“RC, Isn’t my battery full when the ampere hours on the screen are returned to zero?”
Contrary to popular misconception Ah counting battery monitors do not always reset based on Ah’s returned to the battery. Instead they use a number of factors such as; voltage, time, current and time at both current and voltage to try and determine when the battery is actually full. Unfortunately, with multiple charge sources, and house loads, they can get confused and tricked into prematurely re-setting to 100% SOC..
These are the parameters the most widely used Ah counters use to determine “full”.
Charged Voltage – This is the voltage the battery monitor looks for in order to qualify for a “full charge” reset. Voltage above XX.XX volts = CHECK
Tail Current – Tail Current is the amount of charge current the charge source needs to be below in order to qualify for a “full charge” auto-sync reset. Current below X.XX amps = CHECK
Charged Detection Time – The monitor looks at Charged Voltage and Tail Current and applies a min Time Factor at those levels. If the time for voltage and amperage meet the minimum time applied factor this = Auto-Sync Reset to 100% SOC
Minimum Discharge % Threshold – Some Ah counters need to see a 10% discharge, from full, before allowing an auto-sync based on the above factors. This means that you’d need to dip to 89% SOC for an auto-sync could occur.
The “Gotcha” Conundrum:
Now let’s look at this in a real world scenario. Your boat has a solar array and it’s early to mid morning. The batteries are still in bulk charge mode, and the solar system is just barely able to get them to your Charged Voltage setting of 13.2V.
Because of the low current supplied by the solar array, due to it being early in the day, all the PV system can muster is 13.2V, and at a current below your Tail Current. If you’ve dipped below 90% SOC over night & the system proceeds like this for longer than the Charged Detection Time, regardless of where you are in the SOC range, the monitor can actually reset itself to 100% SOC.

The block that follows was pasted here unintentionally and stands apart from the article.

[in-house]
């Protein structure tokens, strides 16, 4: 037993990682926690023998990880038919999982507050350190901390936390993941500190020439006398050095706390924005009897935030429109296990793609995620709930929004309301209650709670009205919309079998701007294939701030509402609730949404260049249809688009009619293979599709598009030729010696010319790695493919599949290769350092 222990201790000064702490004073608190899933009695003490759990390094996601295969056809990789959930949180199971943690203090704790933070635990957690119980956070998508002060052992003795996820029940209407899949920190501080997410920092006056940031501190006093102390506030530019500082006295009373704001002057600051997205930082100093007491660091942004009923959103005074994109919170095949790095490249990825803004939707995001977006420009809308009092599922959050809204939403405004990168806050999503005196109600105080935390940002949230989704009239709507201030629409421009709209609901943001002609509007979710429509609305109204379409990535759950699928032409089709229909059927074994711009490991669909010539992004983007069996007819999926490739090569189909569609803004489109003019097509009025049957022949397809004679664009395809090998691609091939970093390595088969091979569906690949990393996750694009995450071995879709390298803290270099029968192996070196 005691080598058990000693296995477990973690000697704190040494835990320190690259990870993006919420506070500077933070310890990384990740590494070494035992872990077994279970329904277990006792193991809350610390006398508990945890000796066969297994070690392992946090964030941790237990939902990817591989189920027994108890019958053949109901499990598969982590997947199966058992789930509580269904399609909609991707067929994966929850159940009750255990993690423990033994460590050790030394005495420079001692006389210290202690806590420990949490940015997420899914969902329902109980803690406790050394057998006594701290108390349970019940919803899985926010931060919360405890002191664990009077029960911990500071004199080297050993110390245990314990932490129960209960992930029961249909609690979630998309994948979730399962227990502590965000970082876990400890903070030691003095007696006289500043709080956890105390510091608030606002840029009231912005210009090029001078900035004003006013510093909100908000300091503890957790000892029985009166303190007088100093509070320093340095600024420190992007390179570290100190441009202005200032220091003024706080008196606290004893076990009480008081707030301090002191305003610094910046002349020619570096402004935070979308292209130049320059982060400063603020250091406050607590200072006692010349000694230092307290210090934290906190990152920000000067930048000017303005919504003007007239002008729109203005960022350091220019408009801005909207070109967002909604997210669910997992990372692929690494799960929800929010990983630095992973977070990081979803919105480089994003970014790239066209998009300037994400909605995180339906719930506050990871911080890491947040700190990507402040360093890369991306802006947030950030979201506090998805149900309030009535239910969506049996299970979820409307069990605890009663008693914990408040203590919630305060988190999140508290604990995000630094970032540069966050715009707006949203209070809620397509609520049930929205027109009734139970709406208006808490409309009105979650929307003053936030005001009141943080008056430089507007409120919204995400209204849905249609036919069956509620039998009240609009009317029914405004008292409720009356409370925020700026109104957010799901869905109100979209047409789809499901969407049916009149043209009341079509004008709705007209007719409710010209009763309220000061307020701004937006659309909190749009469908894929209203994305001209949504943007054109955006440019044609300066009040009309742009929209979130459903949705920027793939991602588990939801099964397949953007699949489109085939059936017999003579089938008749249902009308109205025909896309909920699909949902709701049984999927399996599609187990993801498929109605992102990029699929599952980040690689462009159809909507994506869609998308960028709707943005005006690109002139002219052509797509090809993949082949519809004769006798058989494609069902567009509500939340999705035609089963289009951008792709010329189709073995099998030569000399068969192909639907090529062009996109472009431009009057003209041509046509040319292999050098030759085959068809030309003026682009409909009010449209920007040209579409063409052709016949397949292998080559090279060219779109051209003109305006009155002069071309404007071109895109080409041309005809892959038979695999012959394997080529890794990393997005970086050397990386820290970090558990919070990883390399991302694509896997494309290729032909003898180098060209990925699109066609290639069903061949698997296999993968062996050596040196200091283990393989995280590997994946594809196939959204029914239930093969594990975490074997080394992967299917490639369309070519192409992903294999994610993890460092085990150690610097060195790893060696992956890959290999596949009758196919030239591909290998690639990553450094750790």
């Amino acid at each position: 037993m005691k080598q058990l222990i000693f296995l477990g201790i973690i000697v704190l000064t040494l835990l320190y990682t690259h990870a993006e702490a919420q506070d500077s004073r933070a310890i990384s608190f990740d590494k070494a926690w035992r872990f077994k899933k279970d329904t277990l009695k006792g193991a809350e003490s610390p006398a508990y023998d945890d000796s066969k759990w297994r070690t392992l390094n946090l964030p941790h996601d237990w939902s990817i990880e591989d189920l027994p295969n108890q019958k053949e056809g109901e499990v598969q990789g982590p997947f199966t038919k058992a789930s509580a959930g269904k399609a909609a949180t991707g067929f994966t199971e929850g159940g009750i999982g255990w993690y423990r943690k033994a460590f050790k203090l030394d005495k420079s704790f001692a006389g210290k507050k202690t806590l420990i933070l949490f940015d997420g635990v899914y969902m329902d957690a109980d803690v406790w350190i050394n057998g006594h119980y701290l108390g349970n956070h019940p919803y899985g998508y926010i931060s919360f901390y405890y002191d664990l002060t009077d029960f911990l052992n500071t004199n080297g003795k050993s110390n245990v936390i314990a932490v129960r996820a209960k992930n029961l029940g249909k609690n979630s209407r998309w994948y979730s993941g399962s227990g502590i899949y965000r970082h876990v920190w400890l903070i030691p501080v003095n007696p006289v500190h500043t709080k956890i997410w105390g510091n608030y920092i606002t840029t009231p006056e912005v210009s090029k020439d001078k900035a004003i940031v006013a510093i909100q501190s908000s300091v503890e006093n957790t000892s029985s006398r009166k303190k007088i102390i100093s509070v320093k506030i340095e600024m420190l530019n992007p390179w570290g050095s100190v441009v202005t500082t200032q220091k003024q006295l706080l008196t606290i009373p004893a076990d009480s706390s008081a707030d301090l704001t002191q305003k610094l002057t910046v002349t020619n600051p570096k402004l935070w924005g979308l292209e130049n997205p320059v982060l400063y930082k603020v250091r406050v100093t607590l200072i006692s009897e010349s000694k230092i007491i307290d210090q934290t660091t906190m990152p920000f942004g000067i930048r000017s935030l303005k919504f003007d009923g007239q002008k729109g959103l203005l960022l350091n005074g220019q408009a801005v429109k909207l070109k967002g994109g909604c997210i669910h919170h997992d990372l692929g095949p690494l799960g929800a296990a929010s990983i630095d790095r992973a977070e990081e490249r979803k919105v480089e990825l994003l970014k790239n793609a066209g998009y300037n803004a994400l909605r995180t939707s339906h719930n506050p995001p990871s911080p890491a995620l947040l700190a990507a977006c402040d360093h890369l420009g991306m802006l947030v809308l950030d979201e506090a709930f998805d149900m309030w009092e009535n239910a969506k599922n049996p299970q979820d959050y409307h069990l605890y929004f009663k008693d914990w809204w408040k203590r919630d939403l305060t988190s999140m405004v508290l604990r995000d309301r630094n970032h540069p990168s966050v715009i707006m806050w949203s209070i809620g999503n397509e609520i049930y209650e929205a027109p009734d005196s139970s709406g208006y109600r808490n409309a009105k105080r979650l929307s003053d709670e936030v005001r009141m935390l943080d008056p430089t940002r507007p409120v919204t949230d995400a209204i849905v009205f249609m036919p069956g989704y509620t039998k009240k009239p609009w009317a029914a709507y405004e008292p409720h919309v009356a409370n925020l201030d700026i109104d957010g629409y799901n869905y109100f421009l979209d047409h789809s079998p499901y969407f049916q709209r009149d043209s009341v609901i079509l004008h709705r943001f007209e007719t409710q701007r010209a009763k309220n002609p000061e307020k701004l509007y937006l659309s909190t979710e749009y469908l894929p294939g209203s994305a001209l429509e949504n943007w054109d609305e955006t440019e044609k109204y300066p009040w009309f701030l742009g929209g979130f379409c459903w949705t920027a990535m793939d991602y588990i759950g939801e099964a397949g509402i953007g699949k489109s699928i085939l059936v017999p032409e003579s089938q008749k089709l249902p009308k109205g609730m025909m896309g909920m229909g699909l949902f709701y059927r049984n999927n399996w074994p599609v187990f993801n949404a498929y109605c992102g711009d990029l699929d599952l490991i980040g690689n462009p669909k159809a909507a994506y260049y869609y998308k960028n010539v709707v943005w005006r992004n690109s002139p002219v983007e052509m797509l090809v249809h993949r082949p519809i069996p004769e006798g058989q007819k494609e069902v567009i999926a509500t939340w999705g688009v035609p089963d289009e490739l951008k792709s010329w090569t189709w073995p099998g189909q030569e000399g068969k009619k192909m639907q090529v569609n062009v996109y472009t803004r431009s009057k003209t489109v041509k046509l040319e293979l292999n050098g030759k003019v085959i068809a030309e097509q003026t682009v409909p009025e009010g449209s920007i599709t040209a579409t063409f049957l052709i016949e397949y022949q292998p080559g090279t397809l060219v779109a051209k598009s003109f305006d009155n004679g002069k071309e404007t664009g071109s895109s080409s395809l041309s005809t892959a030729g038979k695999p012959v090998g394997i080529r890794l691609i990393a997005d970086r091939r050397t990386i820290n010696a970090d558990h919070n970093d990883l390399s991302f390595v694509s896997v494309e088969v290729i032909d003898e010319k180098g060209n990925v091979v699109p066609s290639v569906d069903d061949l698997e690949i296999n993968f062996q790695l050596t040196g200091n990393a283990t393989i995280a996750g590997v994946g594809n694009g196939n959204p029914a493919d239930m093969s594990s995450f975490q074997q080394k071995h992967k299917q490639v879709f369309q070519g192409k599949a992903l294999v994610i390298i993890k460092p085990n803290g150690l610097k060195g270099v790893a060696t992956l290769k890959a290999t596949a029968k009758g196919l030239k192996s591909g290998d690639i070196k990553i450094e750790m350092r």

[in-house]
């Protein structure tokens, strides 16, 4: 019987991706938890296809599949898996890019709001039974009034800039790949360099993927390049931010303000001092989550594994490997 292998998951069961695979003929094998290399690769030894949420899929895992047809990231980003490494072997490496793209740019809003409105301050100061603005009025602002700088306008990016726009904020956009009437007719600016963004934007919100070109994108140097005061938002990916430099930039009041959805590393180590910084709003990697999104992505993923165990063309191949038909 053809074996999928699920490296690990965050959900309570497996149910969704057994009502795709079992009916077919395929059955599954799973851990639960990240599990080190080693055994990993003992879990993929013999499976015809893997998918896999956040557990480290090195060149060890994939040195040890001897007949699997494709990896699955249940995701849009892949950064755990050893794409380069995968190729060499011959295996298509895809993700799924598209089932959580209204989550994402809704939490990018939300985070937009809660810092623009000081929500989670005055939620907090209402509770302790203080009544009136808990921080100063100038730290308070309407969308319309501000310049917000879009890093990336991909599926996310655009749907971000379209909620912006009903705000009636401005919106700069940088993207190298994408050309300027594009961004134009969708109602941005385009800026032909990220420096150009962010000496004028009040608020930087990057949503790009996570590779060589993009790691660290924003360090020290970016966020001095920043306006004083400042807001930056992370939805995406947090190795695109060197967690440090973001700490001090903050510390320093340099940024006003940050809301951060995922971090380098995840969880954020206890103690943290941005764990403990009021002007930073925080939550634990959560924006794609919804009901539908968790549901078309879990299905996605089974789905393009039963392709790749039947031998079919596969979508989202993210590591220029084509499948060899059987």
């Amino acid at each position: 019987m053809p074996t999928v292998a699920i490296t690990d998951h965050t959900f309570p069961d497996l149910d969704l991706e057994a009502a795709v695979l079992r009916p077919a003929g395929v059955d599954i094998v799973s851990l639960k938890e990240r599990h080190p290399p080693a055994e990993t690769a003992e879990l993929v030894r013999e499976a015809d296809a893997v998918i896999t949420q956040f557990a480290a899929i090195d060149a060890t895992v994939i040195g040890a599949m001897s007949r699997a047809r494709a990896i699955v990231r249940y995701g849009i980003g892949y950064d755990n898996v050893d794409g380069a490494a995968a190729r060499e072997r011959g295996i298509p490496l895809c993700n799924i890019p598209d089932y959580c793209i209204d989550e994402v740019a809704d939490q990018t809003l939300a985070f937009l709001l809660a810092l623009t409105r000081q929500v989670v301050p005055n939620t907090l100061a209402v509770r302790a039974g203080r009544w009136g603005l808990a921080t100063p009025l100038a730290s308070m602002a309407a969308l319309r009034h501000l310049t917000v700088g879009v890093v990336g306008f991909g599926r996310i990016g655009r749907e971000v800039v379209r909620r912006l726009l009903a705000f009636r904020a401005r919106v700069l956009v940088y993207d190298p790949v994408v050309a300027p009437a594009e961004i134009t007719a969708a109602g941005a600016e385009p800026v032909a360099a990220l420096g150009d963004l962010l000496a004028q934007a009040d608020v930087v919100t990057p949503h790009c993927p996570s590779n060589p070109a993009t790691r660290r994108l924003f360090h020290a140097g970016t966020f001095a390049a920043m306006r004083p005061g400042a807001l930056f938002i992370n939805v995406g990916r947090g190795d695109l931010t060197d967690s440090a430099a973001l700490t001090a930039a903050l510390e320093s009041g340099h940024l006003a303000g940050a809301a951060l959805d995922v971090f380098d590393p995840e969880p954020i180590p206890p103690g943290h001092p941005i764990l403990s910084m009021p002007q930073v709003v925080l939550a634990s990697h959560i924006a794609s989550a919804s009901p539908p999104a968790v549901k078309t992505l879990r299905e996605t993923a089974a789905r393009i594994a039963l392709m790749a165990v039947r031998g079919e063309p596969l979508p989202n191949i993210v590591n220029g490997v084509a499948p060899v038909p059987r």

I have been sitting next to batteries 30-40Ah’s known discharged when a battery monitor has reset to 100% SOC. I glance over one minute and it is at 85% SOC and the next it has reset to 100% SOC. This is simply poor programming and leads to vicious counting errors.
System loads on your boat, such as water makers, refrigeration etc. can also pull charging voltage and net charge current below the charged detection parameters, if your charge source is not able to muster it all. These house loads can also indirectly cause the monitor to reset on voltage, tail current and charged detection time.
There are many scenarios we can paint that can cause some of these monitors to reset falsely & prematurely thus creating more counting errors.
For the average boater, simply turn off or program out auto-sync…
For the die hard electrically minded individuals out there it is possible to program auto-sync to still work, but this is a recipe you’ll need to figure out for your own system and your system only. There are far too many variables to give a cookie-cutter recipe for auto-sync especially when we start mixing in solar or wind etc..
I set foot on far too many boats with battery monitors reading 100% SOC where I fire up the motor and the alternator is pumping 20-40A plus into the batteries. These are not 100% SOC batteries… A full & healthy battery will accept less than 1% of its Ah rating at absorption voltage. A Manual Sync current of 1.5% – 2%, of Ah capacity, is a safe number for a cruising reset target.
Disable the “auto-sync” feature and use manual “known-full” re-sets.
“Come on RC, what the heck is a known-full reset?”
The Known Full Reset:
#1 Turn all DC loads OFF
#2 Fire up battery charger or engine & allow to run 4-5 minutes